Meanwhile, those that truly see the world devastation attached to the spiritual degradation that has led people to being so self absorbed that they are more interested in their distractions than they are in focusing on ways to heal the planet, find ourselves almost unable to rise from our knees to work since we are consistently crying out to GOD to hold back the storms and heal the land. If the root cause of climate change is truly anthropocene and climate inaction has produced and will continue to produce more human health issues from heat induced sicknesses to pandemics and will continue to threaten our food security by bringing about ocean acidification, drought, and wildfires amongst a sundry lists of other issues, “Oh sinner man, where you gonna run to?”

Thinking about all of these things simultaneously every time a new storm is named and while watching the digital illustrations of its path floating across a screen causes me to consider all the work that I do on a regular basis to try to assist people with disaster preparedness. It also causes me to reflect on the Global Action Summit that took place in California as a typhoon was in the Pacific, a hurricane was in the Atlantic, wildfires blazed in the west and midwest of the United States and an earthquake took place in South Carolina while flooding was happening in other parts of the world. Just when I thought there was no way for people to now ignore the fact that we each needed to self-reflect and take hold of our behaviors that were causing the world harm, folks simply had dissociative amnesia and resumed what they felt was “getting back to normal.”

The fact that “normal” means living at the intersection of multiple traumas for many Black people doesn’t seem to concern those whose status in life has allowed them to simply disconnect from one place to another and buy another life somewhere else. These are the same people that criticize folks that do not evacuate during hurricane season without taking into account that people may not have the financial ability nor vehicles to evacuate with.

Communal people will die from the heart ache of disconnection if they lose their land and their family members. We could never buy another Gullah/Geechee Nation or recreate it in another place. So, I would prefer to faithfully work toward and seek the answers to a new place of intersectionality that is one of peace, balance within a healthy environment and economic empowerment of a healthy faith filled communal community on the Sea Island and Lowcountry. To that end, I rise as the audience rose go give me a standing ovation at the Global Action Summit as I presented the importance of providing for and protecting cultural heritage in the midst of the planning for the protection of the planet via climate action.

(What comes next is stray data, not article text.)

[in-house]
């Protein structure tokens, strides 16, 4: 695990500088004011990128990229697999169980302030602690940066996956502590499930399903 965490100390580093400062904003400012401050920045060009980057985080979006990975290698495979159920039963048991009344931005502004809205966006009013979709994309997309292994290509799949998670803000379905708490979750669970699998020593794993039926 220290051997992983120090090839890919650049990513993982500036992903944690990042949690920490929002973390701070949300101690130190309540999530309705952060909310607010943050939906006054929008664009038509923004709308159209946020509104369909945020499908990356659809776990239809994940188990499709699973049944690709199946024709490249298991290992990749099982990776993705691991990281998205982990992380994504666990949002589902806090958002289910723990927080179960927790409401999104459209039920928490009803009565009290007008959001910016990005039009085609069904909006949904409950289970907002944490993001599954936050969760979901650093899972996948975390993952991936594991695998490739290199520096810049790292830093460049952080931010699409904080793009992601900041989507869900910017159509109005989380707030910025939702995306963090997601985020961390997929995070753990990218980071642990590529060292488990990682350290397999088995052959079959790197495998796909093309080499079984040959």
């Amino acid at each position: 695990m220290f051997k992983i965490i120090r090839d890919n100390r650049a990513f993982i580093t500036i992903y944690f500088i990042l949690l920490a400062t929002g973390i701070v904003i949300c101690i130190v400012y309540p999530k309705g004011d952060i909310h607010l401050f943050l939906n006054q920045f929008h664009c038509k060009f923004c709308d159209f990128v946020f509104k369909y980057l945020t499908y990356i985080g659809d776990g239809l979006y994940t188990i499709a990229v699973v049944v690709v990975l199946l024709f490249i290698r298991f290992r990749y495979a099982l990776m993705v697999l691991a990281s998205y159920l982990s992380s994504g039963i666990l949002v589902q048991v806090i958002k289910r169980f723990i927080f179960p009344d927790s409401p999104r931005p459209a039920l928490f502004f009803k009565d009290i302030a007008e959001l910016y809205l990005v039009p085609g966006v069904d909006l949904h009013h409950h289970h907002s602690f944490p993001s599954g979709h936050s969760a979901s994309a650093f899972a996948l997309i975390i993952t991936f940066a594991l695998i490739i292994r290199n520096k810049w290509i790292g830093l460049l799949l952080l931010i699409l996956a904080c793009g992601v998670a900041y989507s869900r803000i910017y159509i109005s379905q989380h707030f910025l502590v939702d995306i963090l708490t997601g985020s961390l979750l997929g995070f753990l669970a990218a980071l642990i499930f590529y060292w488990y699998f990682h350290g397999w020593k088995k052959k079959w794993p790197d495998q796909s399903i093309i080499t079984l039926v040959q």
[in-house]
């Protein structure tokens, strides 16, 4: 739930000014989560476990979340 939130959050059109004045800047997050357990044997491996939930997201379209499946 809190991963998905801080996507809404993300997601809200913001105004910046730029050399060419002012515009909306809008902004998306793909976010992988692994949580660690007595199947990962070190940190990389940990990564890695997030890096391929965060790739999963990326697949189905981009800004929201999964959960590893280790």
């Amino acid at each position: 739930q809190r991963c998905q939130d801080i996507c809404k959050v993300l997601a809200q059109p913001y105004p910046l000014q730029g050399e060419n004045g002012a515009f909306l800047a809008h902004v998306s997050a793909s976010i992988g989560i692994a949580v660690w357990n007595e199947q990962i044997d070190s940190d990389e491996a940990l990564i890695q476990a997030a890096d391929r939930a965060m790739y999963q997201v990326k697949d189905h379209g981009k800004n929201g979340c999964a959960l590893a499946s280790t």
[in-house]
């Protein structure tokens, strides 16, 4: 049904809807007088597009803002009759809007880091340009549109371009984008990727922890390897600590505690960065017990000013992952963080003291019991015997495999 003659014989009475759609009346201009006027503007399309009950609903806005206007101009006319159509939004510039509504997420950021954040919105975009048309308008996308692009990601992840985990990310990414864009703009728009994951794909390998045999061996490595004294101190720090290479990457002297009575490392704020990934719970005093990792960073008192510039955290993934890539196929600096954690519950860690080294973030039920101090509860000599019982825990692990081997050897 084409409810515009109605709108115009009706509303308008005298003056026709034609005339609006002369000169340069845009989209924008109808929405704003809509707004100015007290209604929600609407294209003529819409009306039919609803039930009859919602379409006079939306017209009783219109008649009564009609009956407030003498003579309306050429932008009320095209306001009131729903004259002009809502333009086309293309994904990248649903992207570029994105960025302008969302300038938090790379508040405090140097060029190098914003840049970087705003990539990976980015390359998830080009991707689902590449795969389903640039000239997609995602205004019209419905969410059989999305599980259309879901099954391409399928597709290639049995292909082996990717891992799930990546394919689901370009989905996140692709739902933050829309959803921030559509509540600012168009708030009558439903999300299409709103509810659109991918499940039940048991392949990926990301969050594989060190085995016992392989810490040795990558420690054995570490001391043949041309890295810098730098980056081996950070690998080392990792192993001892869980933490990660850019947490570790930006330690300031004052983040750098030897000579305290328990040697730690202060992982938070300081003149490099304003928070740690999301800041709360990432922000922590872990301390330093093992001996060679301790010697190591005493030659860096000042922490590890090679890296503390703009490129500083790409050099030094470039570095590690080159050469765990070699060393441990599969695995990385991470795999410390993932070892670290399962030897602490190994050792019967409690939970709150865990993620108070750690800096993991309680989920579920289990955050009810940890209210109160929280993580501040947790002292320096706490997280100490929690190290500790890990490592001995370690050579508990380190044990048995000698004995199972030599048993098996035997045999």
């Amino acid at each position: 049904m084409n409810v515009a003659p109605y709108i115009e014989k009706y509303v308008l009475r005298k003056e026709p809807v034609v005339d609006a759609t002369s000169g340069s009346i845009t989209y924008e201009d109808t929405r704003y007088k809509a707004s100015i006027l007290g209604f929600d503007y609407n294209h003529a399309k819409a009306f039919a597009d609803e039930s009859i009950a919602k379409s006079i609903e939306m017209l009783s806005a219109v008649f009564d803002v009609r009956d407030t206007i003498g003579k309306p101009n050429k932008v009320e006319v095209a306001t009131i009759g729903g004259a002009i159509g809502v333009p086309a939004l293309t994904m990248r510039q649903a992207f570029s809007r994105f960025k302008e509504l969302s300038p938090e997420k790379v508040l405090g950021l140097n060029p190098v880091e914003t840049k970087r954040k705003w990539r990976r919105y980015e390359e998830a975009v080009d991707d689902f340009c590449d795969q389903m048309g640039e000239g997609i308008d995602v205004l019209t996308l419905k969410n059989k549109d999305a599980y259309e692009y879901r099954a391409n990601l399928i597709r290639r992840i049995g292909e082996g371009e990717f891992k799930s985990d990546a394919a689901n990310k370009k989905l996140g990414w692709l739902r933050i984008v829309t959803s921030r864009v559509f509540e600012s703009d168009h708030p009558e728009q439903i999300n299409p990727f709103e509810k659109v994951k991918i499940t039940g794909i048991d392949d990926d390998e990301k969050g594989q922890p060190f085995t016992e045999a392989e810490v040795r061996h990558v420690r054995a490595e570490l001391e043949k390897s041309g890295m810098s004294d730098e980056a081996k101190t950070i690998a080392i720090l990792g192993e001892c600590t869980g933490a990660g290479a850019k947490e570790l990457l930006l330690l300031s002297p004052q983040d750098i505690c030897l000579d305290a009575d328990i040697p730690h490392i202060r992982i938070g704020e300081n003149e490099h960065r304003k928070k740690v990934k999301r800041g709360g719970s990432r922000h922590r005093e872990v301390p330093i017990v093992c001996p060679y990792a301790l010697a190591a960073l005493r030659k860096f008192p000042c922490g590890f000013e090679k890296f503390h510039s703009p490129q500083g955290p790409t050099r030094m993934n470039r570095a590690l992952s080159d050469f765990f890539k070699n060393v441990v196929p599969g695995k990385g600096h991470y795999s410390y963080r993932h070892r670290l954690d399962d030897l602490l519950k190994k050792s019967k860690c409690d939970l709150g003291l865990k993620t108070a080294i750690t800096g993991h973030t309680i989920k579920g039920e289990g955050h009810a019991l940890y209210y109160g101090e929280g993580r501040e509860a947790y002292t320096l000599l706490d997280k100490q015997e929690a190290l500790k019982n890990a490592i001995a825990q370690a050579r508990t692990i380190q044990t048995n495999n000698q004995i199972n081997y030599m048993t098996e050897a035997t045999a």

I find myself this morning praying that people will begin to know how to act. I thought the lesson of last year’s lock down when Mother Earth started healing herself and the videos showed the air being clean and creatures swimming in the canal in Venice and lions and various other animals taking over the roads and parks and spaces that humans were not occupying would be a teaching moment that folks would truly learn from. Yet, the massive number of people that simply wanted to suddenly be out and about (consisting of many of the same folks that previously wanted to just stay at home and stream the world), streamed out and brought the pollution back into the atmosphere and seemed to have forgotten all about that healing moment. So, we again sit at the intersection of the time of year in which all of this environmental devastation threatens human populations around the world and folks are still contemplating where they should move as if they won’t take their behaviors with them.

We can’t out run this one. We have to hunker down and work together to bring about a higher quality of life for all people! The time to run has run out! So, as my elders would say, “Sit down and study yourself.”

• Queen Quet, Chieftess of the Gullah/Geechee Nation www.QueenQuet.com